recognition ab initio in growth sectors (technology, services) is much lower
(TUC, 1999). Additionally, SHRM theory would argue that involvement of all
key stakeholders, and not just those with the power or responsibility to make
strategic decisions, is important, thus limiting overall flexibility of ER choices.
Choice may also be limited by the extent of regulation, whether nationally,
sectorally or locally. Rules may apply to some aspects of ER, whether as a result
of legislation, context or tradition. On the other hand, regulation may be
welcomed by both employer and employees as a way of managing ER, whether
in terms of process (how the relationship is conducted) or substance (the agenda
for discussion within the relationship).
Regulation may be self-imposed or externally and (sometimes) legally laid
down. The European Working Time Directive and the national minimum wage
are examples of strategic choice exercised primarily by governments which
then limit the flexibility of management across the board to exercise strategic
choice in ER matters. Regini (1984) argues that regional groupings are a
powerful determinant of managers’ or even sectors’ ability to make choices.
Additionally, industries themselves may regulate the way in which ER are
managed.
Where and how can local determination of ER or HRM policy and practice be
effectively made, given the regulatory framework within which management
has to operate, regardless of whether that framework is internally or externally
driven? Given the importance of employee commitment within the (S)HRM
model, the manager will need to consider the most appropriate ways of
engaging the workforce. This will need to encompass strategies for developing
partnership and consultation, including a determination of the extent to which
the employer-employee relationship is carried out with and through trade union
representatives.
Librarian This last strategic choice will need to resolve issues such as the nature and
Career extent of collective bargaining, and the level of recognition of the trade union for
Development negotiating and bargaining purposes. This will involve decisions regarding
when, where and how employees are treated managerially and contractually as
7,5 individuals and when as members of a workforce for whom consultation is
carried out via representatives, who may be acting within a trade union. The
58 types of contract to be used, and the location of the division between primary
and secondary labour markets within the organisation or the industry are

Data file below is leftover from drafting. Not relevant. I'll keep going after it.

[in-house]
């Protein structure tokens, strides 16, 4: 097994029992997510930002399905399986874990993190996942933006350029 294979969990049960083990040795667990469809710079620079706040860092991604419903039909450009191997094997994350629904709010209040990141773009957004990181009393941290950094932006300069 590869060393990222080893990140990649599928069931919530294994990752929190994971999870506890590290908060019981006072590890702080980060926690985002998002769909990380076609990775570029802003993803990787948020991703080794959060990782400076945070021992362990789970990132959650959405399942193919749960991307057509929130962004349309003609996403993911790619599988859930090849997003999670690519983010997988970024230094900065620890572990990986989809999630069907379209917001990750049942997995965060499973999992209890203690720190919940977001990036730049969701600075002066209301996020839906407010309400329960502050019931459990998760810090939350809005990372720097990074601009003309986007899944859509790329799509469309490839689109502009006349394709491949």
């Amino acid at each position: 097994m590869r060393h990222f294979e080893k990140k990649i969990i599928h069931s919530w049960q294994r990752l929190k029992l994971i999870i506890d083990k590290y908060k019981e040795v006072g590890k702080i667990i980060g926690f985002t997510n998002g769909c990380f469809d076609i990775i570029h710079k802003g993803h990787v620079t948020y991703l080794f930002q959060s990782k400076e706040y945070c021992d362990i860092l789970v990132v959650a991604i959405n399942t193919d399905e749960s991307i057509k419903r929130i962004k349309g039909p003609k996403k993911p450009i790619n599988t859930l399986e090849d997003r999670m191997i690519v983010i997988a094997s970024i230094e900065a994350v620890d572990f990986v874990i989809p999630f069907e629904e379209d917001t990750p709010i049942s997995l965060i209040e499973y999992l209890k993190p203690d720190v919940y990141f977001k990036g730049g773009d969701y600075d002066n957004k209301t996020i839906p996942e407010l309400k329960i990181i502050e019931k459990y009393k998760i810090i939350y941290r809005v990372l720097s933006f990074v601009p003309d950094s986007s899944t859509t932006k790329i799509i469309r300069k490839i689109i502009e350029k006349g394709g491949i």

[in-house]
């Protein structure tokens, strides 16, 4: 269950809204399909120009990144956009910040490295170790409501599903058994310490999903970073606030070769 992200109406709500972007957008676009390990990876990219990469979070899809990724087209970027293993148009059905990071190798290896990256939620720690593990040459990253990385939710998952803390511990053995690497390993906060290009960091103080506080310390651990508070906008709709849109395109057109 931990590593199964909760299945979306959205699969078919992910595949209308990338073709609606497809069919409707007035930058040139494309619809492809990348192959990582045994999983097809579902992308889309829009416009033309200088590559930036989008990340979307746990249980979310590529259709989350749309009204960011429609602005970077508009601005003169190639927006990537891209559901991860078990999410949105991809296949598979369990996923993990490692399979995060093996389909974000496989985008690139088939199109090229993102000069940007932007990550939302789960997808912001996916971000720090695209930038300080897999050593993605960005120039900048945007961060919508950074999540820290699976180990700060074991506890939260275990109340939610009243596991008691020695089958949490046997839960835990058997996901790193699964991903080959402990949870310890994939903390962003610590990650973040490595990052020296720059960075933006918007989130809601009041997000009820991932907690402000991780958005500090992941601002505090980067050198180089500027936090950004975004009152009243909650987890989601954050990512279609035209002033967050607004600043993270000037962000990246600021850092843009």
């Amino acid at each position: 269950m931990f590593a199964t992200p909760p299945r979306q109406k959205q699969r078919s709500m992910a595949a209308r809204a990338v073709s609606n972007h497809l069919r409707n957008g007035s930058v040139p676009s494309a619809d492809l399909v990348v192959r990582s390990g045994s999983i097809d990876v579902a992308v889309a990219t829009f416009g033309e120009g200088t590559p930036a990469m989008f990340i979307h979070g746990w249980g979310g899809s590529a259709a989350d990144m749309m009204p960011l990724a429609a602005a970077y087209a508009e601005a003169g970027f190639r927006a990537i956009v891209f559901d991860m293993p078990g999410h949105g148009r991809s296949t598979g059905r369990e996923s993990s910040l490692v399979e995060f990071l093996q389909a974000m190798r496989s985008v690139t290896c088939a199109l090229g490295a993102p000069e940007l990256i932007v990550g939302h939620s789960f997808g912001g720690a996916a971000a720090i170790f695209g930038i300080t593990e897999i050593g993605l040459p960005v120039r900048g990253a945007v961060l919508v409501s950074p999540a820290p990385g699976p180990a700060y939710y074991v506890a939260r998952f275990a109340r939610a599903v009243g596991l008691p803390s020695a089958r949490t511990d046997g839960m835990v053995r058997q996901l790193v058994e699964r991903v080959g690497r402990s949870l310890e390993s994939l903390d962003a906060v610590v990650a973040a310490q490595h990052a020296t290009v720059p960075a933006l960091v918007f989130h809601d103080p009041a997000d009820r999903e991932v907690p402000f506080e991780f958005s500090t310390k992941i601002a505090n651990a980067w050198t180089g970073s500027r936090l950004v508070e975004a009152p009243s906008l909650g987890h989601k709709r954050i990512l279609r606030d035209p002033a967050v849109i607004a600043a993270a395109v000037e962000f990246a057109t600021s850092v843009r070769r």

important strategic choices, though the individual manager’s opportunity for
flexibility may be governed not only by external regulation (perhaps enforced
through trade union involvement and agreed employment practices) but also by
custom and practice within the industry and/or market forces, especially in
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relation to core workers from whom high commitment is particularly desired


(Hendry, 1995).
Trade union involvement: Within the UK “over the last few years there have
been many changes to the laws on employment rights and on trade union
affairs. The effect of many of these changes has been to weaken the influence of
trade unions and the rights people have at work” (TUC, 1999). This has been
replicated in other countries (Mabey, et al., 1998, p. 288). However, “the new
Labour Government is committed to restoring some rights which workers have
lost. They will [sic] sign the European Social Chapter, introduce a national
minimum wage and publish a white paper on fairness at work” (TUC, 1999).
Options can themselves be grouped into and determined by an ER strategy,
the overarching development of which is in itself a strategic choice. Arguably it
is at this point that ER and (S)HRM overlap most. An SHRM approach offers
strategic choice and strategic constraints, given the link between ER and
overall unit or sectoral business strategy. On the one hand, SHRM can partially
drive overall objectives; on the other, it is driven by the other considerations
which typically make up corporate strategy.
“The notion of strategy, as its military origins suggest, means choosing
means and resources to achieve selected objectives...business strategy involves
two key elements: formulating strategies and implementing them” (Mabey et
al., 1998, p. 62). The choices listed above are strategic, not least in that they:
(1) choose means (e.g. collective bargaining) and resources (e.g. personnel
staff, trade union representatives) to achieve engagement of the
workforce in achieving overarching unit or industry objectives; and
(2) assist in the formulation of strategy and its implementation, the results
of these choices creating both means (e.g. negotiating procedures) and
resources (a committed workforce) by which macro-level strategy can be
achieved.

Key choices: key factors


The extent to which the exercise of choice in ER contributes effectively to
overall strategic success will depend also on the way in which the necessary